We’re all going a little bit Regency …

Book Review: A Libertine’s Christmas Miracle by Emily Royal.

Last year I made a vow to widen my reading experience. I wanted to try new genres and new authors, and as such I was introduced to the wide and varied delights of Terry Pratchett (I know – how could I never have read any Pratchett?) Robert Harris and Barbara Cartland.

This year I’m moving forward with my reading education, and I’m taking a leap … no, perhaps a genteel spring … into the world of Regency romance. Which is huge, varied and not just Jane Austen. With the amazing popularity of Bridgerton on Netflix, isn’t everybody going a little bit Regency this year?

Image by StockSnap from Pixabay 

I chose a novella by Emily Royal “A libertine’s Christmas miracle” which is part of O Night Divine, a collection of novellas published by Dragonblade publishing. I’ll be honest that I chose it because Emily is a friend, and I therefore knew before I started that I was in for a dramatic plot, a dark hero and some scenes of an adult nature. I didn’t expect a cute puppy called Twinkle, but that’s another story …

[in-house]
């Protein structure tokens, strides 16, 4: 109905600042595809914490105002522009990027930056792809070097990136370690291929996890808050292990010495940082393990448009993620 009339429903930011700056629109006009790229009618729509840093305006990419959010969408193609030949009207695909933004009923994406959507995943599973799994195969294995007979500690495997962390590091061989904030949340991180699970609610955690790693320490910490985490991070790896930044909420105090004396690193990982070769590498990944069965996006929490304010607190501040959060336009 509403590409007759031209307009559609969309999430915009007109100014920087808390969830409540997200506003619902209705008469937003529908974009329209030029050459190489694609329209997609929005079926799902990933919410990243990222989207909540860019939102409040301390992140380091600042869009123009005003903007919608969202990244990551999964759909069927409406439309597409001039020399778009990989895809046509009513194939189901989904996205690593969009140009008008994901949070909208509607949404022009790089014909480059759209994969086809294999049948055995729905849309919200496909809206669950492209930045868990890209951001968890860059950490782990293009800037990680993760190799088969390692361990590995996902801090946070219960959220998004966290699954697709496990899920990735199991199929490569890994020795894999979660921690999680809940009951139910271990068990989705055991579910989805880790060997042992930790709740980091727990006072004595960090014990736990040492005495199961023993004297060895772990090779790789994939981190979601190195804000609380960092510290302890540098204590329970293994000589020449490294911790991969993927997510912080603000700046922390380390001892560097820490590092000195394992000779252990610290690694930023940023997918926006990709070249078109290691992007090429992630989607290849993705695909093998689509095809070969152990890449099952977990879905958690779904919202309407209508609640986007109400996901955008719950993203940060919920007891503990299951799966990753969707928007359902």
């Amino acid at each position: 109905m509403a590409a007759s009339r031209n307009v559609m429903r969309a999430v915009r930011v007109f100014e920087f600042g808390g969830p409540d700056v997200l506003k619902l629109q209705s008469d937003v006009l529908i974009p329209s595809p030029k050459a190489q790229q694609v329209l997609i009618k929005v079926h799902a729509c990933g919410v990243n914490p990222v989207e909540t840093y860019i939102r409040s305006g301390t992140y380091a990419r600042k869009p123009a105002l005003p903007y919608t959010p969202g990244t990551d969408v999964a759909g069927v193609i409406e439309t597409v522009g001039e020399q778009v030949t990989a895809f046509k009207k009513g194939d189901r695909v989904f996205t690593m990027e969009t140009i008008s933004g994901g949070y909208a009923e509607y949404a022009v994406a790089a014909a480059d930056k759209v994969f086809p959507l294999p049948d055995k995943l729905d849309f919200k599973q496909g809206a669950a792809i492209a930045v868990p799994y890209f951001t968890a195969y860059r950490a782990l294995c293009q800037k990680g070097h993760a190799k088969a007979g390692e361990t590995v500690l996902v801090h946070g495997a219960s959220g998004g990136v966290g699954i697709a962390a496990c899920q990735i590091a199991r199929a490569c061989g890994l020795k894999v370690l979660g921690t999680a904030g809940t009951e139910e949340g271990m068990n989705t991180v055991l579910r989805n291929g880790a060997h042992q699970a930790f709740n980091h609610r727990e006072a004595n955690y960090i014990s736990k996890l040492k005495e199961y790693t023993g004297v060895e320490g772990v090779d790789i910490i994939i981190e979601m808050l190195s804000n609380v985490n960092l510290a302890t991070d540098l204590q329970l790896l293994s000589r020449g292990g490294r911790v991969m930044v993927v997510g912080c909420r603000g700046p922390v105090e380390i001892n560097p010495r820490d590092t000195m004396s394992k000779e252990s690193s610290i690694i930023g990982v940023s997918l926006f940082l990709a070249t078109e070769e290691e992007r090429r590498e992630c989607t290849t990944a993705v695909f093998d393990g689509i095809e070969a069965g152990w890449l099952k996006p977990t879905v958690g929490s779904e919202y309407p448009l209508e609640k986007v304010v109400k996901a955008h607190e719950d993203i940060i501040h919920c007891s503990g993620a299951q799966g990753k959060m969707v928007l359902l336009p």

Unlike Bridgerton, A Libertine’s Christmas Miracle is not set in the world of the “Ton”, but in a Cornish country house, at Christmas, in the snow. It’s a atmospheric setting for a Christmas romance, and I loved the little details that brought home the feeling of the period. The scents, the sounds, the feel of a country house at Christmas are beautifully evoked:

“The quiet, soft sounds of Pengannon – the longcase clock ticking in the hall, the crackling of the fire and the distant footsteps as the servants rushed to and fro, preparing warming pans.”

Image by Couleur from Pixabay 

Although the story is told largely from the point of view of Alice, the spirited mistress of the house, my favourite character was Susan, her somewhat crotchety spinster visitor. Susan doesn’t hold back from saying what she thinks, and declares that she doesn’t need men to fight her battles. I’d love to have known how her story continued!

An atmospheric opening, reminiscent of Wuthering Heights or A Christmas Carol, a satisfying ending and plenty of mulled wine and a roast goose in between. What more could you ask of a Christmas novella?

I thoroughly enjoyed my foray into Regency romance, and it reminds me that I still have Georgette Heyer on my to-be-read list, and several other novellas in the collection yet to investigate!


This week I have my fiftieth birthday, which feels like a significant turning point.

Image by Else Siegel from Pixabay

I’m not entirely sure how it happened; last week there I was, an optimistic adolescent, dreaming of what the future might hold, and now here I am with the productive years of my life behind me. My own children are adolescents and I hand over the future to them. I’m starting to look backwards at my life; what I have done, and what I haven’t done.